Shut Down Patent Infringement

Shut Down Patent Infringement

The word “patent infringement” means an encroachment upon the domain of a patentee that is described by the claims of her/his patent.

US Law defines patent infringement as “whoever without authority makes, uses, or sells any patented invention, within the United States during the term of the patent therefore, infringes the patent.”

Patent infringement occurs when someone engages in activities that they are excluded from doing to the patented invention. A patent may be ‘literally’ infringed by a device or process that falls within the literal scope of one or more of the patents claims.

In patent infringement you can file a civil action in a district court. In his defense, the defendant can claim that his invention does not infringe the patent, or that the patent itself is invalid. This will undergo a lengthy process of court battle. The infringer is liable for damages starting from the latter of the time you filed and the time when they were notified.

Shut down patent infringement is the result of a successful patent infringement suit. Shut down patent infringement is what typically results in a permanent injunction prohibiting the defendant from committing further acts of patent infringement. In shut down patent infringement a successful plaintiff can also claim monetary damages to compensate for the harm caused by patent infringement.

To determine shut down patent infringement a two-step process is used. First, the claims are analyzed by studying all of the relevant patent documents. Second, the claims must “read on” the accused device or process. This simply means that in shut down patent infringement the device or process is examined to see if it is substantially described by the claims; in other words, the claims are tested to see whether they describe the accused shut down patent infringement.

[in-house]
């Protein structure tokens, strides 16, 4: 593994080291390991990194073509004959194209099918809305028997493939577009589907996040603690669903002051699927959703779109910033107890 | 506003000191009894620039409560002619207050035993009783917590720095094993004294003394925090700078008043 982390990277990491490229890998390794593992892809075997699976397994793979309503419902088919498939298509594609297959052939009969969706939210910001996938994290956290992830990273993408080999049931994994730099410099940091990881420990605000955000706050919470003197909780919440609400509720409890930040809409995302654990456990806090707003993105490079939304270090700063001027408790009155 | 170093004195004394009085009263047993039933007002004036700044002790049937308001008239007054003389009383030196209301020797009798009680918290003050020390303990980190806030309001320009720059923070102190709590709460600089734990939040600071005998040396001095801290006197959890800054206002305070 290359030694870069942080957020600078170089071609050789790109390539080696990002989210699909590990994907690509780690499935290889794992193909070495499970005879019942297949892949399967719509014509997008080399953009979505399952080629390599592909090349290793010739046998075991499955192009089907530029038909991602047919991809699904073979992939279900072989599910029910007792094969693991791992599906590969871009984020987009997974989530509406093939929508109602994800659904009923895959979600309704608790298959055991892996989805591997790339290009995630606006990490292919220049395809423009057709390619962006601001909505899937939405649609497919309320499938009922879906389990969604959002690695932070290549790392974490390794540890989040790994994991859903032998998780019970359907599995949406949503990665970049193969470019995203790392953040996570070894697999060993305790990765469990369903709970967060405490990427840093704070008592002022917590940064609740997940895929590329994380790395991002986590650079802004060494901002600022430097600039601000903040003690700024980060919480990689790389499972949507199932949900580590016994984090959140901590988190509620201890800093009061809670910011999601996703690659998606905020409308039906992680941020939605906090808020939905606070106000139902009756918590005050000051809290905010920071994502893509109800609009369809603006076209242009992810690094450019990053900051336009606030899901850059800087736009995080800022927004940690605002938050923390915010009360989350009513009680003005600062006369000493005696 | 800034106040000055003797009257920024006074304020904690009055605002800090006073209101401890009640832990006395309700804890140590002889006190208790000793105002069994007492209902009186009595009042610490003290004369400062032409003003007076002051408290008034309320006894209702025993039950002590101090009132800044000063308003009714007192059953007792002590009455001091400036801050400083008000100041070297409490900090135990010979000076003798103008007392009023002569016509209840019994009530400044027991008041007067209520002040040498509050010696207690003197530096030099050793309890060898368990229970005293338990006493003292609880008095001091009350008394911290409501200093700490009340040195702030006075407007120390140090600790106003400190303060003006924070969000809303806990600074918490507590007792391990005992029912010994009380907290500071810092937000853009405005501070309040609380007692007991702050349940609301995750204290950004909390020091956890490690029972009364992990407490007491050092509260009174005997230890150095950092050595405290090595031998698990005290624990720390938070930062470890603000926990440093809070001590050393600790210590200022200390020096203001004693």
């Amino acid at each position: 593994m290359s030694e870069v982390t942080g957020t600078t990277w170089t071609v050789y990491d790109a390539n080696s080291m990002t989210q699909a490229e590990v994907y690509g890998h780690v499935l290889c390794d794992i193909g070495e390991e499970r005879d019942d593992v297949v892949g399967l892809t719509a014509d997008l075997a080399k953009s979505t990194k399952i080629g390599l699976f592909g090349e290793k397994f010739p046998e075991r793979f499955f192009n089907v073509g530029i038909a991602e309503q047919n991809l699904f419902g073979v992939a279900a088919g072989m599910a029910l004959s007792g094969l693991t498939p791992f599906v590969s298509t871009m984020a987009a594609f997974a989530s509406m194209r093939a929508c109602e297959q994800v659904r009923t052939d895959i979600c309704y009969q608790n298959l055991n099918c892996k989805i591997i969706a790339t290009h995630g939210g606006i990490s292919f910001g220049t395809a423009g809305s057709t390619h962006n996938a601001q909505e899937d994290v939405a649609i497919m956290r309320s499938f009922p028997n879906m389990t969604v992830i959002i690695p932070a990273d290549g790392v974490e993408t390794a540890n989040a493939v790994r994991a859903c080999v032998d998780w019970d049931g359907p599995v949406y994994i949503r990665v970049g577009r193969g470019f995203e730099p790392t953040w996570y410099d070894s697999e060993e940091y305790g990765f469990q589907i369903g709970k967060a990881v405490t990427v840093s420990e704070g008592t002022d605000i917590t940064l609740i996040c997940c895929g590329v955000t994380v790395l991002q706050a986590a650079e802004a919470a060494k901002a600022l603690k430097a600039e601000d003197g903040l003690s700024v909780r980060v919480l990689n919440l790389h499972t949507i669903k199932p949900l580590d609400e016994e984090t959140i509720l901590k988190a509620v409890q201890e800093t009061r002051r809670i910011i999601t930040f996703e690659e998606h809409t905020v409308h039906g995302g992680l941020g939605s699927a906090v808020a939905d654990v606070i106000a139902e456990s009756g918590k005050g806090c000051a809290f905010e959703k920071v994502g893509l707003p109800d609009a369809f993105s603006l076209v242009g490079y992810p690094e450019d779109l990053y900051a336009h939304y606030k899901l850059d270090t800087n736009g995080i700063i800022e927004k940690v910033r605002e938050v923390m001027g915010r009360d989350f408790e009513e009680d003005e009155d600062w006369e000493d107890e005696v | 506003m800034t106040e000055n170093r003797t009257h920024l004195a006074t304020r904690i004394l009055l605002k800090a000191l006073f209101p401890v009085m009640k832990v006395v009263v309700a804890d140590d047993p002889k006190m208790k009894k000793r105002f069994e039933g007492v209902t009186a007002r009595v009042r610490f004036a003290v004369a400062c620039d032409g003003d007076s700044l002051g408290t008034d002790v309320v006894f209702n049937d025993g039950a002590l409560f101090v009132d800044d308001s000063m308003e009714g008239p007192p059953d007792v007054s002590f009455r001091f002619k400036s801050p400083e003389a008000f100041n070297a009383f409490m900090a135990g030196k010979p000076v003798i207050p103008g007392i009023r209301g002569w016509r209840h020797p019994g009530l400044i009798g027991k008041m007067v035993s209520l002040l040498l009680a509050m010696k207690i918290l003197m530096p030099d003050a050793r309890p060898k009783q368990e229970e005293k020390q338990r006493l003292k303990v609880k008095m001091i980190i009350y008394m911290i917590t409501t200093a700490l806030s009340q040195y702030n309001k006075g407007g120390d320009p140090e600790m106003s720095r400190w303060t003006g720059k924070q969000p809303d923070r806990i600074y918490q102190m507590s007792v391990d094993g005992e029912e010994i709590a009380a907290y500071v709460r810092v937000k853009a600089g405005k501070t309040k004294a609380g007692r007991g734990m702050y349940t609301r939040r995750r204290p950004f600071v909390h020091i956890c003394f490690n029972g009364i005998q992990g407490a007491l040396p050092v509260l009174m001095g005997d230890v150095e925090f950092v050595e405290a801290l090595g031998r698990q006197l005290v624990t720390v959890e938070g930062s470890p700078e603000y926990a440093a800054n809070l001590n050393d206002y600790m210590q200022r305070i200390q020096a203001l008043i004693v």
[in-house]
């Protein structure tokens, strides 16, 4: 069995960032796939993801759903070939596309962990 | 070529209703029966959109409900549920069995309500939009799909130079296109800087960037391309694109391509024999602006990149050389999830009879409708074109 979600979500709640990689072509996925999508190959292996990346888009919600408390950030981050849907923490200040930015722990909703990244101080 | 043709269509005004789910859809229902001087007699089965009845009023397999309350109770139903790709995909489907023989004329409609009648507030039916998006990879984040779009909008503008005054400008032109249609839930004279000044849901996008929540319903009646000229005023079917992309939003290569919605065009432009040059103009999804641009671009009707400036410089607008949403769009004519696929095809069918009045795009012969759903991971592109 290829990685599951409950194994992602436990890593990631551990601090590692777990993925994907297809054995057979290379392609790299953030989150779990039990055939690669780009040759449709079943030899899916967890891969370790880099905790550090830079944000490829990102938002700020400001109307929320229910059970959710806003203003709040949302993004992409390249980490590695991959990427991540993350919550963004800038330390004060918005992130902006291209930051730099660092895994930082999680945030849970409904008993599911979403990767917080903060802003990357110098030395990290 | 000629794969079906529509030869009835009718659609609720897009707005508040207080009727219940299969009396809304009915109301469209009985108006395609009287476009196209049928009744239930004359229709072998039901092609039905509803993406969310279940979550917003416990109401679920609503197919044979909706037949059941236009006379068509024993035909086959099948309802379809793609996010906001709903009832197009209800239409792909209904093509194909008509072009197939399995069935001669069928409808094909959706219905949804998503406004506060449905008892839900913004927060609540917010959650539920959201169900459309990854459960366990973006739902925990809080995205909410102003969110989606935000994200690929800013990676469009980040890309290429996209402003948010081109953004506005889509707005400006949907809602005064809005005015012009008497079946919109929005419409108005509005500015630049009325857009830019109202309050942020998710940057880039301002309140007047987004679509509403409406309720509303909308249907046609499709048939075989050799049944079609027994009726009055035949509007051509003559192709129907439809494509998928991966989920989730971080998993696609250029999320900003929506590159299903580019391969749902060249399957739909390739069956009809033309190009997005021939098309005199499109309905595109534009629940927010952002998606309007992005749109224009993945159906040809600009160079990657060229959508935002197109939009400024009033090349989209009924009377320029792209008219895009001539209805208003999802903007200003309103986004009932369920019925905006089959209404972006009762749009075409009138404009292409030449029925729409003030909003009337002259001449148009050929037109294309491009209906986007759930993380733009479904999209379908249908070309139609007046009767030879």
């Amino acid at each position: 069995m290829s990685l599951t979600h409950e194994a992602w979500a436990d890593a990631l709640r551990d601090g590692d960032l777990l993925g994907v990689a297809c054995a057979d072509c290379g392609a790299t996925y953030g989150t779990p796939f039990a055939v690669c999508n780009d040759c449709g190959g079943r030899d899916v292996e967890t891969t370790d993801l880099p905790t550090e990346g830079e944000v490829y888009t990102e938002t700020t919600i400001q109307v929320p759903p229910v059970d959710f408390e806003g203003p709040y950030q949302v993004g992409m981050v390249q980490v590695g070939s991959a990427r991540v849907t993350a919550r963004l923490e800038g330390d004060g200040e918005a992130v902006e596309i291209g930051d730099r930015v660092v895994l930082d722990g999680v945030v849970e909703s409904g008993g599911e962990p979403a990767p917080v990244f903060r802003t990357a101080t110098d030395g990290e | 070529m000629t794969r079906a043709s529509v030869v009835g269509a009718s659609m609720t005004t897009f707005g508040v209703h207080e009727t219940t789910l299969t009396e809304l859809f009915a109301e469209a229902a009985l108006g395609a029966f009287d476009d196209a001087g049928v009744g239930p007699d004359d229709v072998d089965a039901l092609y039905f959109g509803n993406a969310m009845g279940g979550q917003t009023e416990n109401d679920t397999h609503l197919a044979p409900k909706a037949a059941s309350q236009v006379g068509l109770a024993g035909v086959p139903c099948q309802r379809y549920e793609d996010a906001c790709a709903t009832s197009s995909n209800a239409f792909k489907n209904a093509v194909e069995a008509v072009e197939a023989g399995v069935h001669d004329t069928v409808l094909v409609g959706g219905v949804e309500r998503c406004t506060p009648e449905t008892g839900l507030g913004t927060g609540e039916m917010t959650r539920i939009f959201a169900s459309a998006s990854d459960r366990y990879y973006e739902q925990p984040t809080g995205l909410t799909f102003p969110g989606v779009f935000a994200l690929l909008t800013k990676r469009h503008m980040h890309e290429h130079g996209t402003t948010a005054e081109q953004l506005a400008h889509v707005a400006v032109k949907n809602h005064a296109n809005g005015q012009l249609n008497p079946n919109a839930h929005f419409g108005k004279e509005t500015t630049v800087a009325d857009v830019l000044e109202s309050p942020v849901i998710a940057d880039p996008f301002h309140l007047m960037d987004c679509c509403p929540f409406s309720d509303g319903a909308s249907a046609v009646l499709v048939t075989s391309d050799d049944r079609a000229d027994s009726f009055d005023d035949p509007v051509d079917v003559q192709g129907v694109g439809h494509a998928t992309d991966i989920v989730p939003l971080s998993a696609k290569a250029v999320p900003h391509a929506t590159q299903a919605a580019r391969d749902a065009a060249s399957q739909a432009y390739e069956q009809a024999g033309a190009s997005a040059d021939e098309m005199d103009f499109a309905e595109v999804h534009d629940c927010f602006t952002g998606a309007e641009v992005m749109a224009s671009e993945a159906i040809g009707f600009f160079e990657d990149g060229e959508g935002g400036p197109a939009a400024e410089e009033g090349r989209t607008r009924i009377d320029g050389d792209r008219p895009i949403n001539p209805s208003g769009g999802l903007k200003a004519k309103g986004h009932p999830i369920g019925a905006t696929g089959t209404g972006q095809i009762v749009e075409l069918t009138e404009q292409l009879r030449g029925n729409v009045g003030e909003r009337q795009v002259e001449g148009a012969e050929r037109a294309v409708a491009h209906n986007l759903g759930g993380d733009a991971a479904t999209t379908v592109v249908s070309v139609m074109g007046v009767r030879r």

Shut down patent infringement can be direct, indirect, or contributory. In shut down patent infringement anyone who makes, uses, or sells the patented invention is called direct infringer. If a person actively encourages another to make, use, or sell the invention, the person so inducing is liable for indirect infringement.

Contributory infringement can be committed by knowingly selling or supplying an item for which the only use is in connection with a patented invention. Good faith or ignorance is not a defense that can be used in cases of direct infringement, but it can be used for indirect or contributory patent infringement cases.

The remedies for shut down patent infringement consist of:

  1. Injunctive relief
  2. damages (including treble damages for willful infringement)
  3. attorneys’ fees in some cases, and
  4. court costs.